To add to the heaps, India’s usage of feminine care products is at 12% and this adds 9000 <g data-gr-id="272">mega <g data-gr-id="284">tonnes</g></g> of waste, enough for a landfill of 24 hectares. Due to heavy use of polymers, the waste is not <g data-gr-id="273">biodegradeable</g>. We have not even accounted for hazardous waste and e-waste yet. Moradabad, on the banks of the Ramganga <g data-gr-id="282">river</g> has become one of the biggest informal e-waste recycling hubs of India. <g data-gr-id="281">Global</g> recession has affected the brassware industry, so the handicraft workers are now extracting metals from electronic products. The e-waste in Moradabad comes from all metro cities, and it has become a home business in this town. The dismantling and recycling <g data-gr-id="280">is</g> carried out mostly in basements or rooftops.
The burning and battering of motherboards releases deadly toxic fumes and circuit boards are cooked over flames to obtain copper and gold is extracted through acid baths spewing even more toxic <g data-gr-id="286">gases</g> into the air. The consequent damage to health and air and water is beginning to happen. The water samples are stated to be showing zinc, copper, arsenic and other heavy metals. In short, totally contaminated and guaranteed to damage, impair and shorten lives. This is happening even now.
A plush Delhi colony has been turned into a dumpyard. The residents of Shivalik in the South Malviya Nagar, have been running around complaining to all that their area is stinking and no one can even stand in the colony. This is happening in July, 2015. A Batra Colony in nearby Panipat is afflicted with contaminated water and garbage strewn all around and people have begun to die of diarrohea. These are all preventable deaths. The story is the same in city after city.
For the first time, a very reputed organisation carried out a survey of 71 cities, and published the results in the second volume of the 7th State of India’s Environment Report. Each city has been mapped to know more about how much waste it produces and where it ends as well as the pollution levels in the ground water. An eye opener for all of us except that we don’t want to see it! In the words of the authors of this document, ‘ a frightening scenario emerged from the individual city profiles….of policy that was mindless of reality or reality that was increasingly out of hand’. Each city showed that it was not even mindful of its growing problem of waste from its water.”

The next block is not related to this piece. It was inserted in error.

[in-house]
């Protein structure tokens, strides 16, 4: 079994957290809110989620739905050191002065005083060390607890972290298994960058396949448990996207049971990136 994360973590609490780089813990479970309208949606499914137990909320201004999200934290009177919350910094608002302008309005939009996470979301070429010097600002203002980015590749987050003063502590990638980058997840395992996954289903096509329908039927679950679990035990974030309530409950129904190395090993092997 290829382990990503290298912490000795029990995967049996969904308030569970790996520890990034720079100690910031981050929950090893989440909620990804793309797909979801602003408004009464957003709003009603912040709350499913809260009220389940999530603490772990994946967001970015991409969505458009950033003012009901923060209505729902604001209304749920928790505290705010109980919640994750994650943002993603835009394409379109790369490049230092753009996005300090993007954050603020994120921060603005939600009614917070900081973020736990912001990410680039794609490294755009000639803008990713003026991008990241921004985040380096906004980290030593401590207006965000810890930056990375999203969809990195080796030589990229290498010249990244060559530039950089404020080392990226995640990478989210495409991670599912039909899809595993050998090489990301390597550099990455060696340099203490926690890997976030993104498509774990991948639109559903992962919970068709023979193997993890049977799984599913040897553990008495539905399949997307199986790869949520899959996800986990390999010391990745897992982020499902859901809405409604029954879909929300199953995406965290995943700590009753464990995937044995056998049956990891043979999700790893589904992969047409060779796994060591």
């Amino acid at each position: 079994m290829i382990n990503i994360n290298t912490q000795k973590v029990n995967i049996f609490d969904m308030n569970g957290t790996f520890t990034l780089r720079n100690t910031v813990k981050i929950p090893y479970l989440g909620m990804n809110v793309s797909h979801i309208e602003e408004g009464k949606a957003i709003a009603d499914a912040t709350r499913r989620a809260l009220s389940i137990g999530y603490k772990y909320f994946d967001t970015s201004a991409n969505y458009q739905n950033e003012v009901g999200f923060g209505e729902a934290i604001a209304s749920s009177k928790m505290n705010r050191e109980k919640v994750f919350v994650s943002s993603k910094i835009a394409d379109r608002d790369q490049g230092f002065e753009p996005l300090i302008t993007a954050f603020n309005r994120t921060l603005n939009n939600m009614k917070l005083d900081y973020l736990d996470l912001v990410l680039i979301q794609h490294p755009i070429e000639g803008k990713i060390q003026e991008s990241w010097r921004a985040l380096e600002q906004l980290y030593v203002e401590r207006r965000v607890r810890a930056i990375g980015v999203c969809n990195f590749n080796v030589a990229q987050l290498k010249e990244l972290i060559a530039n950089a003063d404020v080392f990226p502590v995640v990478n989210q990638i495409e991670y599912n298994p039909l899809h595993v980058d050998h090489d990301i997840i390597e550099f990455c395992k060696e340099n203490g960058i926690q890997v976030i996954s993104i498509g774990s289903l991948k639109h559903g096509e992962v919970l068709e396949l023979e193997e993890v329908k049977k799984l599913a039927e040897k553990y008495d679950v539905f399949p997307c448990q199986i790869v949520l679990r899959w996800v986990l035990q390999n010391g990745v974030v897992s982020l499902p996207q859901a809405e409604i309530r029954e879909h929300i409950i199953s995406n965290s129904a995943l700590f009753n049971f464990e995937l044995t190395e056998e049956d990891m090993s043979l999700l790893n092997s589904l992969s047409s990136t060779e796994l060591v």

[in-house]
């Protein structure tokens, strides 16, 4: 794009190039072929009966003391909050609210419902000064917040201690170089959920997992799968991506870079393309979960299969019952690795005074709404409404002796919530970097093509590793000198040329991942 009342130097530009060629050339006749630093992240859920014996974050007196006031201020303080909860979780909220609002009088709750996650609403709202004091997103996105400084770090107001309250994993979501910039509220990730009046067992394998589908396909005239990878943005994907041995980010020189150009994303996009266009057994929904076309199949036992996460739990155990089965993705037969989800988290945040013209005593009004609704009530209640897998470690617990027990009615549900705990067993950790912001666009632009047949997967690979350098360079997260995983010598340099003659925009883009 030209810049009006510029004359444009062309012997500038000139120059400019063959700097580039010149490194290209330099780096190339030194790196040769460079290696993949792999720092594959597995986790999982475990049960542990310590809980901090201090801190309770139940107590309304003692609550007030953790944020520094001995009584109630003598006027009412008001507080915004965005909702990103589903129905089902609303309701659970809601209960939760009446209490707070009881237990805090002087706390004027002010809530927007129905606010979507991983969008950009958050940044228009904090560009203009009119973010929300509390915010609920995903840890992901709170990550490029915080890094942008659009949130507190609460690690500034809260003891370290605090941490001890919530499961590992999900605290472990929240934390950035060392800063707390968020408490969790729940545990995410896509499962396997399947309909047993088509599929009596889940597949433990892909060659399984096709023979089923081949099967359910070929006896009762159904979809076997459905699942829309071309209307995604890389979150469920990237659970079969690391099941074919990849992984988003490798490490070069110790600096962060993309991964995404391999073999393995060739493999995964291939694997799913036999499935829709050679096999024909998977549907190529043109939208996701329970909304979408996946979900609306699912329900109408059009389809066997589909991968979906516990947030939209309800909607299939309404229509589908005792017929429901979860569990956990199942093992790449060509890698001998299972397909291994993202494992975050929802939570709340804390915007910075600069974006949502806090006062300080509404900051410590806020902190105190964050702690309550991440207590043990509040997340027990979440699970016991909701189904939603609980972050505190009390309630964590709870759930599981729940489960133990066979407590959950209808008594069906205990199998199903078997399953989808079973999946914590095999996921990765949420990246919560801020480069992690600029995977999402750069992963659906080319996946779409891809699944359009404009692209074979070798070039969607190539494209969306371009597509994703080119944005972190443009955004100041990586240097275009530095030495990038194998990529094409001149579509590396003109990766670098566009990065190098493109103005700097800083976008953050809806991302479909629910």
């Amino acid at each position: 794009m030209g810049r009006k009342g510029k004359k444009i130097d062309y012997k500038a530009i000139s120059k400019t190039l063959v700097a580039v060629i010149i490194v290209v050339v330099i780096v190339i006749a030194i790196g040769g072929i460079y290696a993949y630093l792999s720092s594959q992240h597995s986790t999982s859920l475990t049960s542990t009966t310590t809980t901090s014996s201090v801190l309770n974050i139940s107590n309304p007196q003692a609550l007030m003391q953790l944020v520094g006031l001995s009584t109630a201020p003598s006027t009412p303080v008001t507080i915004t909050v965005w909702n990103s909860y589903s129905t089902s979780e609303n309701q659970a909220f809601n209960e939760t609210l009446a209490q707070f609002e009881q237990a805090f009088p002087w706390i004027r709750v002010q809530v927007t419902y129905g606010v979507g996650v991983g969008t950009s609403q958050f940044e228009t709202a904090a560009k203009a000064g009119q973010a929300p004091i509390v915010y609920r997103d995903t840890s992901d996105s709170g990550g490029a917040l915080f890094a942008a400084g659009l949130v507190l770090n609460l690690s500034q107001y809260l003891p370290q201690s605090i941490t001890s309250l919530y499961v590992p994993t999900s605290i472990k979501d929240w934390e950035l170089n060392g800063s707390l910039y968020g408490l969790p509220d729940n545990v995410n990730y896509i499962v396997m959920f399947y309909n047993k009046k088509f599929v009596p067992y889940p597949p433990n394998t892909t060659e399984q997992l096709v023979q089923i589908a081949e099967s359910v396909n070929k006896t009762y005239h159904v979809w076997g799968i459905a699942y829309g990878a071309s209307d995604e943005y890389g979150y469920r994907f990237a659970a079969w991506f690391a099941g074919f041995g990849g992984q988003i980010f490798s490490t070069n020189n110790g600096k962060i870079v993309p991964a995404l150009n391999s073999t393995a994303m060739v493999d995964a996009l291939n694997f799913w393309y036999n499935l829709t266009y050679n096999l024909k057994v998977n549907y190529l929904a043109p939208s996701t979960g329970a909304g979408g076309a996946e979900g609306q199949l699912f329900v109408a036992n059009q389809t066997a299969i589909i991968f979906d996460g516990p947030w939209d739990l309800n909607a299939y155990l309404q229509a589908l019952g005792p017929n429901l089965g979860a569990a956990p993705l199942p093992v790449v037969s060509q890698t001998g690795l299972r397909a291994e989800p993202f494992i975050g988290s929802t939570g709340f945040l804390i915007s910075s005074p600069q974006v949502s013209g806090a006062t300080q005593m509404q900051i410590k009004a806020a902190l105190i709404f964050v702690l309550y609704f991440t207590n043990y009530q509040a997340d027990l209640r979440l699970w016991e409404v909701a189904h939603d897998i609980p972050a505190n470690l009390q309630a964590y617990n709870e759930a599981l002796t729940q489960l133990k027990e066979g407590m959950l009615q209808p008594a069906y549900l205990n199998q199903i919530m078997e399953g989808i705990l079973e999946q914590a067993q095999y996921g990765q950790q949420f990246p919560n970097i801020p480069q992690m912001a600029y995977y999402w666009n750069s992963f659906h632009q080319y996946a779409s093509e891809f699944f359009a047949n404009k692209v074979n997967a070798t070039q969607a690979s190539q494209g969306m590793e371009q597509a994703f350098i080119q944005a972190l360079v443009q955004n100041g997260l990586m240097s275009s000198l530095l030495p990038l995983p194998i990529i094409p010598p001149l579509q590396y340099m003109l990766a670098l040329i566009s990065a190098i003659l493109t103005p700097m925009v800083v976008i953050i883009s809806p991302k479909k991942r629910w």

The complete lack of waste management in rural areas has resulted in large mounds of trash, predominantly plastic, piling up all along national/state highways and taking over vast tracts of the hinterland. As the waste is <g data-gr-id="289">non</g>-<g data-gr-id="290">degradeable</g>, the amount of damage is going to be extensive. Cattle too are already affected as they consume this inorganic trash. According to some studies, people in the rural India are generating 0.3 to 0.4 million tons of trash per day. There have been programs like the Total Sanitation Campaign, but these have had limited impact because of various factors. The other dimension is the problem of <g data-gr-id="291">agri</g>-waste. Our crops are contaminated with heavy metal residues due to sustained use of chemicals for increasing production. There is ever present danger of dengue, malaria due to rising levels of plastic waste and clogging of water tanks and irrigation channels.
Rough estimates indicate that about 50grams per capita per day to 250 grams is generated in rural areas. In peri-urban <g data-gr-id="278">areas</g> it is around 150-250 grams per day. In rural remote <g data-gr-id="275">areas</g> it is about 50 grams/per day. The government does have schemes and programs, but their efficacy is a question mark.
Yes answers are tough, but we will have to bring them on if we do not want to choke on our own filth. The argument of the cost is unacceptable as life is valuable. We have to install waste management corporations funded by the joint sector in every city. These corporations will have to knit the rag-pickers community into partnerships for waste collection and segregation. Funding will have to come from levies and state budgets through ear marking of moneys. Smart cities will emerge only if we make the credible effort to manage waste.